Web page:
In 1973, the state of Israel acknowledged the Beta Israel, also known as Ethiopian Jews.
These are Jewish communities that developed and lived for centuries in the area of Aksumite and Ethiopian empires as one of the ten lost tribes; referring to the ten of 12 tribes of ancient Israel that were said to have been deported from the Kingdom of Israel after its conquest by the Neo-Assyrian Empire circa 722 BCE, thus their acknowledging their Jewishness.
In April 1975, the Israeli government of Yitzhak Rabin officially accepted the Beta Israel as Jews, for the purpose of the Law of Return, an Israeli Act that grants all the Jews in the world the right to immigrate to Israel.
The mid 1970s marked the Beta Israel (Ethiopian Jewish) exodus, marred by the turbulence created by the coup against the monarch that was led by a pro-communist military junta known as Derg.
Derg’s rise to power followed totalitarian-style governance with mass militarization of state, funded mainly by the Soviet Union and Cuba.
The new regime gradually began to embrace anti-religious and anti-Israeli positions, as well as showing hostility towards the Jews of Ethiopia.
Civil war in Ethiopia prompted the Israeli government to airlift most of the Beta Israel population in Ethiopia to Israel in several covert military rescue operations, which took place from the 1980s until the early 1990s.
There are an estimated 125,000 Ethiopian Jews living in Israel, one of the largest Ethiopian population outside of Ethiopia
“While they are supposed to be full citizens with equal rights, their community has continued to face widespread discrimination and socio-economic difficulties, according to its leaders,” stated the independent Israel Association of Ethiopian Jews (IAEJ).
“About 81,000 of Ethiopian Israelis were born in their home country, while 38,500 were born in Israel, according to official records.
“Between 1985 and 1991, more than 30,000 were airlifted in three rescue operations after years of civil war and famine had driven hundreds of thousands of Ethiopians into the capital, Addis Ababa and refugee camps in Sudan.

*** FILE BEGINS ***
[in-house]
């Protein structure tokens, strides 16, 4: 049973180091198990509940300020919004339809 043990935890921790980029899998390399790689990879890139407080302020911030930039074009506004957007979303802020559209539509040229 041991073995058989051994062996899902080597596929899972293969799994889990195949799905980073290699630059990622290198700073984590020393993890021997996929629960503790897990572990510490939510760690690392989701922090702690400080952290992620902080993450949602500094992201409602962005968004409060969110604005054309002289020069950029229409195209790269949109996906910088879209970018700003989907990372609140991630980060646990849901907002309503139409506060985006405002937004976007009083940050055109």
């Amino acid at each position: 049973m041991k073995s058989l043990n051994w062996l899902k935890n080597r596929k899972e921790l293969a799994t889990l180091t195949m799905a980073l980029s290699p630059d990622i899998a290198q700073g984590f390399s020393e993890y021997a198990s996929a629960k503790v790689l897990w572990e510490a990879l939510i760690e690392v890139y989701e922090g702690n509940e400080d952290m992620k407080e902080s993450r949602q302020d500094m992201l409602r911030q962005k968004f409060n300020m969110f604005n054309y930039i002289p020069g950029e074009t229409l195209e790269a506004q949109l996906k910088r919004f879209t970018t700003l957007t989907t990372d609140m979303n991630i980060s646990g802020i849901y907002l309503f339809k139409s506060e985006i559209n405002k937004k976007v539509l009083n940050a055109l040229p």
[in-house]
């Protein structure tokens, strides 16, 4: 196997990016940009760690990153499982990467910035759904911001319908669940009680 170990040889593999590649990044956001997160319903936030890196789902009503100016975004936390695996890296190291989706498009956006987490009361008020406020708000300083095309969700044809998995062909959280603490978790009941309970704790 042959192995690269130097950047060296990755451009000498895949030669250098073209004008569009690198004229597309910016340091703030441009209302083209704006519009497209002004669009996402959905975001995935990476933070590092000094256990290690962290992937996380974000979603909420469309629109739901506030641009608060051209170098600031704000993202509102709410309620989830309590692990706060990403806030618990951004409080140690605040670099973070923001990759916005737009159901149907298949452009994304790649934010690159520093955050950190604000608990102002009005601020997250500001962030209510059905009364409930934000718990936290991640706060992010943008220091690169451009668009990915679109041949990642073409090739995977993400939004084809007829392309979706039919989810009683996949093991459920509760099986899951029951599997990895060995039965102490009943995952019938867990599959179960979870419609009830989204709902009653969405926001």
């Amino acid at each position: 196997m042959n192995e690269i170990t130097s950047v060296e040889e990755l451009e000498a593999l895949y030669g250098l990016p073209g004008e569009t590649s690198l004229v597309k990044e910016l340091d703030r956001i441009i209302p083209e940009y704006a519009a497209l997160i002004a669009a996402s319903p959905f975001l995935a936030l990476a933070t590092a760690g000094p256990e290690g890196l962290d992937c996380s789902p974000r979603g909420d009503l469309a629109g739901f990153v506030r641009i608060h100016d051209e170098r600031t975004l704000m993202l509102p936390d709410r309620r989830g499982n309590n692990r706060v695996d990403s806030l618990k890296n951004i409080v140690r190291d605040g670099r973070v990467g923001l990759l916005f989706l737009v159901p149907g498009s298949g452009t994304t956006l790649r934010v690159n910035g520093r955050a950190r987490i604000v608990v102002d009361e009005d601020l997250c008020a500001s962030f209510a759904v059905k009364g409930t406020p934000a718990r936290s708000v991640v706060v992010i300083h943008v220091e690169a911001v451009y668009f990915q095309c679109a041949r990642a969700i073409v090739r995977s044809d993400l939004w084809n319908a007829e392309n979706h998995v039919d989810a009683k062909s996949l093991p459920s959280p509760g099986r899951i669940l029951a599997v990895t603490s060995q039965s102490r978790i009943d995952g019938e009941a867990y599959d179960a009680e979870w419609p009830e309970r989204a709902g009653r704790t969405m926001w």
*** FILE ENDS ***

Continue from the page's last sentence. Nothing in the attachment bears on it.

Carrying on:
“But more than 20 years on, many Ethiopians still face economic hardship and social problems in Israel,” the IAEJ said.
According to the Brookdale Institute for Applied Social Research, about 52 per cent of Ethiopian-Israeli families live below the poverty line, compared to 16 per cent among the general Jewish Israeli population. Also according to the Brookdale Institute, only 65 per cent of Ethiopian Israelis were employed, compared to 74 among the general Jewish population in 2010.
“About 60 per cent of all Ethiopian families are still in a welfare program partly due to juvenile delinquency, which is four times higher than the Israeli average, and domestic violence, which is estimated to be 2.5 times higher than the average.”
The Israeli government places an emphasis on how much the unemployment gap has narrowed between Ethiopian and other Jews significantly, and the strict human rights laws placed to prevent acts of discrimination.
Nonetheless, Ethiopian Jews insights on their everyday struggles of growing up in Israel provide a bleak picture.
“Growing up was an everyday struggle,” said Sium, a member of the independent IAEJ.
“For those who are different, the Jewish people can be a very closed community. Simply because I am Ethiopian, life has been harder than it is for others.
“Raising a kid is tough for everyone in Israel, but it is even tougher for us,” he continued.
“Once, my five-year-old kid asked me after a demonstration why the people on the street are shouting. I couldn’t tell him that it is because the white people don’t like the black people. I didn’t want to give him the feeling that he is not good enough.”
Shula Mola, chairwoman of the independent IAEJ, believed that Ethiopian Israeli youth have it even harder today.